Teddy Otieno: Kenyan pianist makes the finale in UK competition TV show

Kenyan pianist Teddy Otieno who is studying at the Royal Birmingham Conservatoire of Music.

Photo credit: Pool

A self-taught Kenyan classical pianist has impressed a panel of top international musicians and captured the imagination of TV viewers in the UK, thanks to his mastery of the instrument.

Twenty-two-year-old Teddy Otieno was last Sunday picked as a finalist in the second episode of the current series of The Piano, a competition to unearth the UK’s most exciting amateur pianists on the Channel 4 television network. Teddy was overcome with emotion as the judges, world-renowned Chinese virtuoso pianist Lang Lang, and UK singer-songwriter Mika, made the announcement.

He becomes the second pianist picked during the current season of the show to play at a specially staged concert during the season finale. “I am really touched by his determination and love for the piano,” declared Lang. “I think music really changed his life,” added Mika. “It is undeniable, it is unstoppable and we are just a part of his path.”

It has been a whirlwind for the boy who grew up in the tough neighbourhood of Lucky Summer, Nairobi and played the piano for the very first time at the age of 16. “I am still trying to process what just took place,” he told the BDLife on phone from Birmingham, UK, earlier this week. “I didn’t expect things to go as well as they did when I entered the competition. I now feel like I deserve it and I am really worth it. My confidence is high.”

During the show, amateur musicians are invited to publicly perform on street pianos in the concourses of major UK railway stations. The two judges watch the performances from a room nearby and then pick one performer from each station to play during the final episode.

Teddy was selected from last weekend’s episode to play at a unique one-night-only concert at the Aviva Studios, Manchester. “I never imagined I would scale such heights so soon. Maybe in 10 to 15 years, not this soon,” he says.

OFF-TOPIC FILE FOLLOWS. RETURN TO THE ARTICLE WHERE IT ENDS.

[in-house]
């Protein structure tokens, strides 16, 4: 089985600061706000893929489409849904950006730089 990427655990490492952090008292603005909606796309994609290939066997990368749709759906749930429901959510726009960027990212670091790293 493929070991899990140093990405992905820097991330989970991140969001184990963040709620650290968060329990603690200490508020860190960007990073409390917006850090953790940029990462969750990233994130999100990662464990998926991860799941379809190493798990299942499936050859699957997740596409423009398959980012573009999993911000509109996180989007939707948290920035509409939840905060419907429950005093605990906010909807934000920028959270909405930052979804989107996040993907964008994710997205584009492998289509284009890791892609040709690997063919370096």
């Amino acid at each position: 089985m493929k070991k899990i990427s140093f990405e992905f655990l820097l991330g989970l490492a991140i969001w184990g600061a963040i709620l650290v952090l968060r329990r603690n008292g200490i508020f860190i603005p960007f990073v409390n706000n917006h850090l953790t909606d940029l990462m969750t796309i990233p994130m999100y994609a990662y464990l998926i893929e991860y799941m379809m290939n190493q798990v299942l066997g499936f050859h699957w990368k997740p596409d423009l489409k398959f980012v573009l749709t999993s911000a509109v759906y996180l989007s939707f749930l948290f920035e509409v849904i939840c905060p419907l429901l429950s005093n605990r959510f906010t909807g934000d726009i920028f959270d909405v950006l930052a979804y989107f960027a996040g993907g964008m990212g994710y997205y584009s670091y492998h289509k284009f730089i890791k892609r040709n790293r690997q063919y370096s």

While attending St Clare Primary School and Our Lady of Fatima, Kariobangi, Teddy was fascinated with the piano but he had never seen the real instrument. So, he would spend hours in a cyber cafe watching videos of maestros like Lang Lang on YouTube while drawing the black and white keys on a cardboard to create an imaginary piano. “People would be like “what is he doing” but I was determined that I would one day sit infront of a keyboard,” he recalls.

When he joined Ghetto Classics, the music training programme for underprivileged children, in Korogocho, he started with the tuba, because no one else wanted to play the brass instrument. It was only after two years that his long-cherished dream turned into reality.

“When I touched the keyboard for the first time it was like a child who has been imagining a Ferrari and one day sees the car in real life. I was jumping and shouting with excitement. I could not wait for the end of school classes every day so that I could rush and play the instrument. I was so motivated to keep learning the next passagework during my practice sessions,” he recalls.

After completing high school, Teddy finally had ample time to practice his skills but that opportunity was cut short by the pandemic. Undeterred, he would persuade the gatekeeper at the St John’s Community Centre, Korogocho, to allow him entry into the piano room to practice for a few hours every day even though the facility was officially shut.

Kenyan pianist Teddy Otieno with his tutor Katherine Lam of the Royal Birmingham Conservatoire of Music.

Photo credit: Pool

UK concert pianist Cordelia Williams arrived for a six-month teaching and performing stint in Nairobi in January 2021, and was introduced to 19-year-old Otieno. As Cordelia later blogged: “These were his first ever regular piano lesson, but I immediately noticed his natural musical instinct and passion, and astounding focus and determination to learn.”

She encouraged him to apply for music training opportunities and as luck would have it, Teddy was accepted on a scholarship to study piano performance at the Royal Birmingham Conservatoire in the UK.

When he joined in September 2022, he was astounded to find a class whose level of piano playing was so high which meant putting in extra effort to close the gap between him and the other students. Incidentally, his twin brother Lameck Ochieng, is studying viola and architecture at Bard University in the US.

Teddy’s tutor at the Royal Birmingham Conservatoire, Katherine Lam, persuaded him to try his luck on The Piano. “I applied at the last minute and that is how I got a chance to play at a railway station in Cardiff, Wales.”

He selected the first movement of Suite Bergamasque by French composer Claude Debussy regarded as one of the most famous classical pieces of all time. It earned him the plaudits of his idol, Lang Lang and a place in the finale of the show.

Teddy’s celebrations are on the back burner for now as he prepares for his second-year examinations due next week.

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